A case study in alcohol consumption, or, beer and the cultural chasm that separates America's ruling elite from its white working class.
In the Charles Murray quiz "How Thick Is Your Bubble," the conceit is that America's ruling class, including journalists like me and cosmopolitan readers like you, exist in a cultural bubble. We distance ourselves from ordinary Americans, especially the white working class. "Many of the members of the new upper class are balkanized," Murray writes. "Furthermore, their ignorance about other Americans is more problematic than the ignorance of other Americans about them."
He's largely right. I've never lived in a small town, worked on a factory floor or ended my day with a sore back. That matters. Our country would benefit if influential Americans better understood folks with less influence. But I dissent from what is implied by asking, "During the last year, have you ever purchased domestic mass-market beer to stock your own fridge?" The notion that my kitchen's lack of Bud*, Miller, or Coors betrays my bubble is completely upside down.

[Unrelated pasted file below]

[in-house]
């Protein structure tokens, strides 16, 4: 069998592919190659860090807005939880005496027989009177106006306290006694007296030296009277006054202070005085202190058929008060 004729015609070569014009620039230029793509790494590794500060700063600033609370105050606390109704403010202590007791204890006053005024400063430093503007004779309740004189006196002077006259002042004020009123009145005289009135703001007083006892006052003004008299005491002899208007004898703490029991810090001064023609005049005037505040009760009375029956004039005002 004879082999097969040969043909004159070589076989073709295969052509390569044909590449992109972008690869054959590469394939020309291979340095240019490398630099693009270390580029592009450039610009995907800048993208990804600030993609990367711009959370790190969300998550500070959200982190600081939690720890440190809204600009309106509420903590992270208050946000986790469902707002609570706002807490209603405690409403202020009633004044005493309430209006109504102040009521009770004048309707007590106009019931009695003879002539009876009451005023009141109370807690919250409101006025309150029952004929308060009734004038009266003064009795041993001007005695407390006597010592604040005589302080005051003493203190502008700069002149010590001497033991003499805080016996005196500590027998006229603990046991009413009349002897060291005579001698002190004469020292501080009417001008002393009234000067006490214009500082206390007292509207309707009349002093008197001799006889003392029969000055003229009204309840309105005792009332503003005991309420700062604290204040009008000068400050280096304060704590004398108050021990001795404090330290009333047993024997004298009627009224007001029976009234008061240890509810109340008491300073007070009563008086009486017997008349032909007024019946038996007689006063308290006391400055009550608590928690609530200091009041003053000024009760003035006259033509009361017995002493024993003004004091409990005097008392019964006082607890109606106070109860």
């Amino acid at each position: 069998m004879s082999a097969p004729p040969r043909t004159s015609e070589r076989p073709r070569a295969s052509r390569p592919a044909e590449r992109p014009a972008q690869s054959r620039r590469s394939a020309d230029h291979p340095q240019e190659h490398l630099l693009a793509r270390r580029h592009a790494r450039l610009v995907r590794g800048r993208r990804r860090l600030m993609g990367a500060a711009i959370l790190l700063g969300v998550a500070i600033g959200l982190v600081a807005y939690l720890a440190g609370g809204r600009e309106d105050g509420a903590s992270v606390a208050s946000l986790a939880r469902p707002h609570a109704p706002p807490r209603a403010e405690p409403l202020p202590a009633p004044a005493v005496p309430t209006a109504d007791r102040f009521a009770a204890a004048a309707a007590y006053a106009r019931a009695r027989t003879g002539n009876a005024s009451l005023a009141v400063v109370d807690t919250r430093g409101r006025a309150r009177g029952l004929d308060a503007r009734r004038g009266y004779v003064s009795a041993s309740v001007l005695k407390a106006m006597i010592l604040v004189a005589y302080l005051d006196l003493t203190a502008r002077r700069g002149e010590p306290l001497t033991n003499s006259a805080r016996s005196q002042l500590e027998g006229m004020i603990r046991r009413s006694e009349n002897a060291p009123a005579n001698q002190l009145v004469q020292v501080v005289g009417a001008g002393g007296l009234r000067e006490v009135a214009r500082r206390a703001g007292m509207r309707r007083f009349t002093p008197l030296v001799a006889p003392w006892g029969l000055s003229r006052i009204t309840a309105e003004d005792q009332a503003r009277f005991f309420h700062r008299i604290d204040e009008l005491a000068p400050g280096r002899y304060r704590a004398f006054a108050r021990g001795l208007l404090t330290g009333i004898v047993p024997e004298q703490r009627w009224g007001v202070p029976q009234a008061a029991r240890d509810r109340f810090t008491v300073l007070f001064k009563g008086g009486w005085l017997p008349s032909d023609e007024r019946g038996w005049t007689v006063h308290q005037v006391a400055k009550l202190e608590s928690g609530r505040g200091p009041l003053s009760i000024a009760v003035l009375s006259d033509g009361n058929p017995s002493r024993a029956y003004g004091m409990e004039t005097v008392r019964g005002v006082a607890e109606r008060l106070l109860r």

Professor Murray might agree if given the drinking histories of the people he labels elites. Here's mine. At 18, I sipped my first beer -- Keystone Ice from a freshly tapped keg -- when a Berkeley frat guy gave it to me on a college visit. Foamy and tepid, it tasted awful, but a Solo serving got me buzzed. The following night, up in the freshman dorm of a former high school classmate, I sipped my second and third beers: Coors Lights from glass bottles, which I remember due to our paranoia. It was a dry hall, and my friend thought that if we so much as clinked bottles together an RA might burst in and expel him from university housing.